GARRETT: For rich people, do you think?

REID: Well, it’s obviously for rich people. You wouldn’t have all the lobbyists with limousines and Gucci shoes coming here and working with us. So I really do believe that the system is broken but please, as some were talking at the administration, let’s not have what we have in Europe, that’s an income tax system and they pile on after that the value-added tax. That’s not going to do the trick. I think we have to take as we started to do with Bradley-Gephardt, that legislation in the early ‘80s where you had a way to make the tax program simpler and they did that we had only three tax brackets at the time.

GARRETT: Three brackets.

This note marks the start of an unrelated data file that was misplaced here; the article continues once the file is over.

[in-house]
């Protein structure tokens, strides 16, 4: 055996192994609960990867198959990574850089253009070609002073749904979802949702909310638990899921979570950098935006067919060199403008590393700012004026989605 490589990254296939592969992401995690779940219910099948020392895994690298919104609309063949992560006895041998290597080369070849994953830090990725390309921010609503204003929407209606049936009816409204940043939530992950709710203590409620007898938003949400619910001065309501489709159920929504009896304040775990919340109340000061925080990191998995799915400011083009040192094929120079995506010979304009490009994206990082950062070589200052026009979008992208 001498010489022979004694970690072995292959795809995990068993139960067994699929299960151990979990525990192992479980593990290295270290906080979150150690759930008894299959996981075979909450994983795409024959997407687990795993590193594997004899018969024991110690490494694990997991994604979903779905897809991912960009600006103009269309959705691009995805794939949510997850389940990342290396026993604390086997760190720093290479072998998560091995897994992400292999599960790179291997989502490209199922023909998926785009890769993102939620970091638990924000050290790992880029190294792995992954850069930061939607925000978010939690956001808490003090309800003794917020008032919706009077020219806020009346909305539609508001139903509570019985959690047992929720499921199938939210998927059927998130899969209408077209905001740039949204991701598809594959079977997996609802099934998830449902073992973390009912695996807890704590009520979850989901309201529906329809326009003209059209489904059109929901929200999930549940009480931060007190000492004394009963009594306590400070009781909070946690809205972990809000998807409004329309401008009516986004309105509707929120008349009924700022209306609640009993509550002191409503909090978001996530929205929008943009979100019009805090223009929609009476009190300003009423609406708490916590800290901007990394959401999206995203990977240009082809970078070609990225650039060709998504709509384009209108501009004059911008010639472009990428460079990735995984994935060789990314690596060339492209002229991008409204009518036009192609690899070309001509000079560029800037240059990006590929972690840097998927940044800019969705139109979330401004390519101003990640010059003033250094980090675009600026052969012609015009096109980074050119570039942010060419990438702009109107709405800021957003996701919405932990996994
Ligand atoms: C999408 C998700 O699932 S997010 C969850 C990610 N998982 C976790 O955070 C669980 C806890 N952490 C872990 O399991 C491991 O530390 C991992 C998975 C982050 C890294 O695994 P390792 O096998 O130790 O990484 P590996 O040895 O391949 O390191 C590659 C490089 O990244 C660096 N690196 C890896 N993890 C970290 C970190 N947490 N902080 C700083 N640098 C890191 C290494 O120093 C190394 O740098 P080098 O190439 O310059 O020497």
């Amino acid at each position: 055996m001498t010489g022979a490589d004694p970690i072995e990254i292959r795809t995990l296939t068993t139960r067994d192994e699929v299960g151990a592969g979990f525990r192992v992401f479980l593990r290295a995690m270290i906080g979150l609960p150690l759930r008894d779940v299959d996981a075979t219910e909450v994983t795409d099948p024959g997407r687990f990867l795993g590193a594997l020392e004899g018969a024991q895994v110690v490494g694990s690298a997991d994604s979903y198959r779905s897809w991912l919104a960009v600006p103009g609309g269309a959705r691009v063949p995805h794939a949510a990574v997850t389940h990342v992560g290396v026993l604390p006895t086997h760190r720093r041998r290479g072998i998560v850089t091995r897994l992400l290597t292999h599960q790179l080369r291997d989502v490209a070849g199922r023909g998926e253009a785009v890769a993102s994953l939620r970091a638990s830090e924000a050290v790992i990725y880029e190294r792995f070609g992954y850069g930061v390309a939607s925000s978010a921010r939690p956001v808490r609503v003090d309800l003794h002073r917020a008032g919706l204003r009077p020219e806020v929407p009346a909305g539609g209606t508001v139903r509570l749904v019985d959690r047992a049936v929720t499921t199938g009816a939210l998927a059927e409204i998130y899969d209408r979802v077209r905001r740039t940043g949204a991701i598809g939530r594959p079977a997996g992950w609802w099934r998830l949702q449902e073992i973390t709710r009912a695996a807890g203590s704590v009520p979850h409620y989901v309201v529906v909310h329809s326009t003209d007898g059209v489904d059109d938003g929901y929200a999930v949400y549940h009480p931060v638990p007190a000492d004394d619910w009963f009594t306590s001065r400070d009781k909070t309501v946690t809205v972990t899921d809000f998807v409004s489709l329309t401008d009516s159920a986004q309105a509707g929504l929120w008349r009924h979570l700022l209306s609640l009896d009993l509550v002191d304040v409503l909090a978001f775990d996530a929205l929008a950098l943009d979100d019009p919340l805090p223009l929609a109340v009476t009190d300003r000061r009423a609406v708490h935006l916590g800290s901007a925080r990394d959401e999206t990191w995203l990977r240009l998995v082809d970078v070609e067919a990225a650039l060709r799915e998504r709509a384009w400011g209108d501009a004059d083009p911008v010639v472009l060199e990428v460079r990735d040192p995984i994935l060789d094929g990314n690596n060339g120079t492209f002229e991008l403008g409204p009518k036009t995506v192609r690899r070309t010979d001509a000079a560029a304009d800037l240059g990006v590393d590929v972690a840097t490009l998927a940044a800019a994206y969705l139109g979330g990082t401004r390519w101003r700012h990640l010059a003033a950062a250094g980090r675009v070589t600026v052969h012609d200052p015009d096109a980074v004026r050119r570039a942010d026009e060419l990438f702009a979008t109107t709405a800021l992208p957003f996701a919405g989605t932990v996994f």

REID: And we’ve gotten totally away from that again. And in the 20 years since Bradley-Gephardt we have gone just the opposite direction, making the tax system more complicated rather than less complicated. So the president is right, we need to do something about the tax system, but please, let’s not have what they have in Europe.

GARRETT: Why did the 9/11 bill fall apart and is it dead?

REID: The 9/11 bill fell apart because there are people who are afraid to change. I learned a long time ago that in government and Washington is the zenith of government, that if it hasn’t been done before, let’s not do it. They want to keep doing everything the way we’ve done it in the past, especially the bureaucrats that we have here in Washington. And so 9/11, Congressman Hamilton and Cane(PH) they did for one year, 80 people, they’ve worked so hard to come up with this and they wanted to do two things. One was change the intelligence community and that’s what this legislation that failed would do. And we should do that. But the Pentagon in the background wouldn’t let it happen and they have a number of very powerful members in the House of Representatives who are ...